While everyone in the family is worrying about his future, young Einstein’s mind is somewhere else. There is a question that won’t leave his head. “What would the world look like if I could sit on a beam of light?” he keeps asking himself.

It becomes an obsession, trying to hang on to the light beam. And, because light travels through space at 299,792.5 kilometers per second (or 186,282 miles per second), it also means that in less than a second, Albert will leave the Earth and its atmosphere. What are time and space and matter like out in the vastness of the universe? No one can help him answer that, because no one knows what happens at the speed of light.

Einstein may not realize it, but he is thinking about the scientific question of his age: Why does light—which is electromagnetic radiation—behave the way it does? Light doesn’t seem to follow the same laws of motion—Isaac Newton’s laws—that guide a baseball when you pitch it. Most people at the end of the nineteenth century don’t know that this incompatibility is creating a kind of crisis in scientific thinking. Newton’s laws of motion work wonderfully well in our everyday world. Electromagnetic laws, established by James Clerk Maxwell, work wonderfully well, too. But electromagnetism is leading science beyond the everyday. It is opening the whole universe to consideration. And physicists have found that where there is an overlap between Newton’s science and electromagnetic science, there seems to be an incongruity. Isaac Newton’s laws and James Clerk Maxwell’s laws can’t both be right—at least not completely right. Hardly anyone is bothered by this, except for a few physicists and a 15-year-old thinker.

Hungry for more? Hakim has all of chapter one, “Take a Number,” and ordering information on her website.


Kiana Hernandez didn’t need to drill strategies with random texts. She needed rich, informative texts that would build her knowledge and vocabulary while she practiced essential skills. (Image courtesy of Shutterstock.)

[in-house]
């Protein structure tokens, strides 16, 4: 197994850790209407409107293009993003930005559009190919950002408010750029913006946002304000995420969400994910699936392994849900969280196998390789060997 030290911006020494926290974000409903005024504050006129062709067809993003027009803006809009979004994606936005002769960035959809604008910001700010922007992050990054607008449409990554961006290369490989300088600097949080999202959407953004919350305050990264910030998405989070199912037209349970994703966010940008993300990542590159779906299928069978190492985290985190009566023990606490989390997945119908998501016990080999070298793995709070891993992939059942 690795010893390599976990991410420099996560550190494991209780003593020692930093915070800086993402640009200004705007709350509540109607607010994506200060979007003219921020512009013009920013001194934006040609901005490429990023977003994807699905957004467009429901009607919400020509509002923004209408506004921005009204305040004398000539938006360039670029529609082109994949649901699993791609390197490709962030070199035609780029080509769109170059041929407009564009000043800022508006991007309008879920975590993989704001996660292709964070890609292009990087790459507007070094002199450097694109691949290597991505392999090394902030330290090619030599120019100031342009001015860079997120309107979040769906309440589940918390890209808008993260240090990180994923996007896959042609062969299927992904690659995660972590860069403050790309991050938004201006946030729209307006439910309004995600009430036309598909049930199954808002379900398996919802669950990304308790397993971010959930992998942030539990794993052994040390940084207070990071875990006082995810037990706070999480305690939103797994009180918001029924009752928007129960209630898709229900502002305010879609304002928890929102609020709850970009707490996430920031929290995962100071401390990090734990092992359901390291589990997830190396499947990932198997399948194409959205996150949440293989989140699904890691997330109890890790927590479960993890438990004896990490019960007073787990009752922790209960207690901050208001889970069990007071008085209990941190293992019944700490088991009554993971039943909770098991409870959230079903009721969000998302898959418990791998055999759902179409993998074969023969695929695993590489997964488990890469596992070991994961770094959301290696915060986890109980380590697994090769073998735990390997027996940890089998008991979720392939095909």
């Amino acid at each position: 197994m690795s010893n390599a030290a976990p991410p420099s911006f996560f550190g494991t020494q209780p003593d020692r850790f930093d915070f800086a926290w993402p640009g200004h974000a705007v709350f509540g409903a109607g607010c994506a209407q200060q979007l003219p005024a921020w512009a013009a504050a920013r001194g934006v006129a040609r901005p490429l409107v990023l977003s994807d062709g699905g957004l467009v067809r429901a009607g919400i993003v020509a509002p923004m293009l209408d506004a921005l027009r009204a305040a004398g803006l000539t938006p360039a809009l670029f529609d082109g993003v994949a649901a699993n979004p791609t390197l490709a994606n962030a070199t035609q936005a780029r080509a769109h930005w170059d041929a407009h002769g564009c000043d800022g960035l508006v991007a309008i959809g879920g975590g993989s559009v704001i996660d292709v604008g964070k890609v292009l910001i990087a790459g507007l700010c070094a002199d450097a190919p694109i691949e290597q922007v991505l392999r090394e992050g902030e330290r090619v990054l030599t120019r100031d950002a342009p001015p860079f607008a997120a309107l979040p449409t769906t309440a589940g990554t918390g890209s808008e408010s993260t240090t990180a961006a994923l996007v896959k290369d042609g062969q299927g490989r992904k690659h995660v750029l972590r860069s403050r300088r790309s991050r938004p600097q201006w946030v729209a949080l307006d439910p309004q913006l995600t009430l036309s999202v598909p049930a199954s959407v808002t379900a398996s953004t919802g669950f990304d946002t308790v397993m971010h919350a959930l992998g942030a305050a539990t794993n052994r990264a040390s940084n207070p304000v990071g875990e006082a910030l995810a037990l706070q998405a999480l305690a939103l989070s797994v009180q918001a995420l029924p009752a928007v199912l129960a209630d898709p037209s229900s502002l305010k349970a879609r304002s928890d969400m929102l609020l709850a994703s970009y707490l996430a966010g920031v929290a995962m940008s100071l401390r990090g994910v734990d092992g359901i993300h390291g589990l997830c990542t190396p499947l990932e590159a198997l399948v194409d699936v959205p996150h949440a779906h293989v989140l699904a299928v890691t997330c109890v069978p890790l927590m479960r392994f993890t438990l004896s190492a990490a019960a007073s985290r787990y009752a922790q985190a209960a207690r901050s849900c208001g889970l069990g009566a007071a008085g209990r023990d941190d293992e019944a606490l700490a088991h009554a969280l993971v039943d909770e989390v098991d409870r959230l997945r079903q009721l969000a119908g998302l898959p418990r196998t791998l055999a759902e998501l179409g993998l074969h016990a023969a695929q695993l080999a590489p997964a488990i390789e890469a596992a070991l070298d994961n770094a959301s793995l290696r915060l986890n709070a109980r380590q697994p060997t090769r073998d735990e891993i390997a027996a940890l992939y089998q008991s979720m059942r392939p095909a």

Kiana Hernandez didn’t need to drill strategies with random texts. She needed rich, informative texts that would build her knowledge and vocabulary while she practiced essential skills. (Image courtesy of Shutterstock.)


3 comments on “Joy Hakim’s Science Stories: Proof that Informative Can Be Engaging”

  1. 1
    Miss Friday on August 30, 2015

    A couple of mostly rhetorical questions/pleas:
    1) Why is it that homeschoolers get all the interesting resources? Textbooks like Hakim’s “History of Science” (the original origin of the excerpt you cite) series are commonly known in the homeschool world. And she’s just the tip of the iceberg. Look up Michael Clay Thompson’s language arts series, or Art of Problem Solving’s “Beast Academy” math series, or Susan Wise Bauer’s “Story of the World”. These are amazing, dare I say, magical books that only in the most unusual cases, make it into a classroom.

    2) <a href=""How can a British television show articulate the purpose, the raison d'etre of education, better than any so-called "education expert?" I discovered the television show nearly 10 years ago, but have only recently tried to teach with their premise: That everything is interesting if looked at in the right way. The kids are instantly hooked when I go off on QI-esque tangents. Yes, even the ESL and low-SES ones. It’s the reason why I, a music teacher and the only native English speaker in the room that morning, ended up fielding 2nd graders questions about the Roman Empire.